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An examination of published studies of 12 widely prescribed antidepressant drugs, approved between 1981 and 2004, showed a discrepancy in results from FDA studies.

Erick Turner, M.D., Medical Director of the Portland Veterans Affairs Medical Center’s Mood Disorders Program, reviewed the FDA’s trials for 12 widely prescribed antidepressant drugs and compared the result with the literature of the same drugs. They found 94% of the published articles showed positive results, but the FDA data showed only about 51% of the studies were positive. Of the 36 studies that were not positive and in conflict with the FDA’s conclusions, 33 of them were not published or were published as if they were positive.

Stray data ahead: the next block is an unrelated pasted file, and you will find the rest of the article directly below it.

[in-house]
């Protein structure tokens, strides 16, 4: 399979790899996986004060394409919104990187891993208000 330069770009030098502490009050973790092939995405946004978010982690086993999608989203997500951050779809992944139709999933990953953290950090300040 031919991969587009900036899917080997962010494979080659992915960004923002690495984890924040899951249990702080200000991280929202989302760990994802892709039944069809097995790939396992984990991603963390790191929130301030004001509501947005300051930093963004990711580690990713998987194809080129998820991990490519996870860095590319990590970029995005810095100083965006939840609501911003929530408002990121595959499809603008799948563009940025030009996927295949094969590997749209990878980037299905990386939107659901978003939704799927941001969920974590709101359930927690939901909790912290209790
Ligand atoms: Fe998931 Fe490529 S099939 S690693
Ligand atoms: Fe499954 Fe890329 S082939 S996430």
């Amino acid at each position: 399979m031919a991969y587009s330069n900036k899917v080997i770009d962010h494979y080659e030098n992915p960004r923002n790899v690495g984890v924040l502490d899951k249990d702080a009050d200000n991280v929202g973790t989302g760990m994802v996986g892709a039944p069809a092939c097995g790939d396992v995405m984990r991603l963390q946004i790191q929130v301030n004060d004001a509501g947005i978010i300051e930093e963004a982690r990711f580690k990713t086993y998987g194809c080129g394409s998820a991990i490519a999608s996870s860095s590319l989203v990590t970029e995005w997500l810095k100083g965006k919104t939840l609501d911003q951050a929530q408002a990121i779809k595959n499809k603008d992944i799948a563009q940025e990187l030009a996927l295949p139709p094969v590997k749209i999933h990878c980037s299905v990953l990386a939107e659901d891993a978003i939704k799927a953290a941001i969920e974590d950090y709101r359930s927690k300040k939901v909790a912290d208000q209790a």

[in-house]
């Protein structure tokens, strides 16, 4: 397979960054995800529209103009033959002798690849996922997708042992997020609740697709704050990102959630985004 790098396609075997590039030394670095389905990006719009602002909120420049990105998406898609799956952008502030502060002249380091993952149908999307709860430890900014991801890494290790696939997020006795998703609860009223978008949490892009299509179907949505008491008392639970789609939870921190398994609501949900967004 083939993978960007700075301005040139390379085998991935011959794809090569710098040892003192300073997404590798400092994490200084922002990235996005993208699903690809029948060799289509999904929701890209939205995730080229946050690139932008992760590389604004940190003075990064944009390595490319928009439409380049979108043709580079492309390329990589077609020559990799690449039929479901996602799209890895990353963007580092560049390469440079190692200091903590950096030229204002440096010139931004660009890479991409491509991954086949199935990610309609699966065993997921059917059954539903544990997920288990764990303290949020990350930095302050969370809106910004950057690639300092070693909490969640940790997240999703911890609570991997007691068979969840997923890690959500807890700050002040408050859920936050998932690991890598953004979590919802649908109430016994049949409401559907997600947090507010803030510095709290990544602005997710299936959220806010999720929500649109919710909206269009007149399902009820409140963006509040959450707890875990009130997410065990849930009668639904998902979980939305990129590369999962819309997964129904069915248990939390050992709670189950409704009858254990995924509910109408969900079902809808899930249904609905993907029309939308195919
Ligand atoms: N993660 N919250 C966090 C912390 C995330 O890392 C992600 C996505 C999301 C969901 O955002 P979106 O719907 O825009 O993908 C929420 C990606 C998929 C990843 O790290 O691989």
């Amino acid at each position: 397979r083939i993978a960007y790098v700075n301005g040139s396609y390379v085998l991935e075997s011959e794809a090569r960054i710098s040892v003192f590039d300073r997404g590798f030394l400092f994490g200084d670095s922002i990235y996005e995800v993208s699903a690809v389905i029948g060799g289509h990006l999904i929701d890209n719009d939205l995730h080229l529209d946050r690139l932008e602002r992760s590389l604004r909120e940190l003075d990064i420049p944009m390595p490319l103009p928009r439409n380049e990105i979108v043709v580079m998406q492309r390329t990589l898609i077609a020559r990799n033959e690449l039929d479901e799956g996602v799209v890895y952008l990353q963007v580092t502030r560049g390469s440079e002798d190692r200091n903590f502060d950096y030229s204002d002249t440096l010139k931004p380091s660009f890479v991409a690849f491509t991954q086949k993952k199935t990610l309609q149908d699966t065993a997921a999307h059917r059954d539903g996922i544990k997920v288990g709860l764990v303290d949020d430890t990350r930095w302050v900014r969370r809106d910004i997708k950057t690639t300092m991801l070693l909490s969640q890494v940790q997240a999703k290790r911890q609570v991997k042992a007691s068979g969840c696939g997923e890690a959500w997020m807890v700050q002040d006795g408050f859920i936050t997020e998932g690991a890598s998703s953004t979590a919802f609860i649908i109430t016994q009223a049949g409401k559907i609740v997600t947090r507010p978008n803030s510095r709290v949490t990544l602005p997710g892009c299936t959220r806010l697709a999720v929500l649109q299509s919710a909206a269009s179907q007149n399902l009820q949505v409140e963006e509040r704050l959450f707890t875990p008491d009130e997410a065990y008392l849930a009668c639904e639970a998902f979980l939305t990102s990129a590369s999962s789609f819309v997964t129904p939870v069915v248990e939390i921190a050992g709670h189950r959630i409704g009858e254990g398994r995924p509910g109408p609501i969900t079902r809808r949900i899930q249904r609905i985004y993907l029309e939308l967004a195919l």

Turner sees selective publication as potential for misleading doctors and patients to believe drugs are more effective than they really are, which can influence prescribing decisions. He also cautions that negative studies does not mean the antidepressants are ineffective. A meta-analysis showed that the antidepressants were superior to a placebo. However, based on FDA data, the antidepressants are less effective than it would appear from the published literature.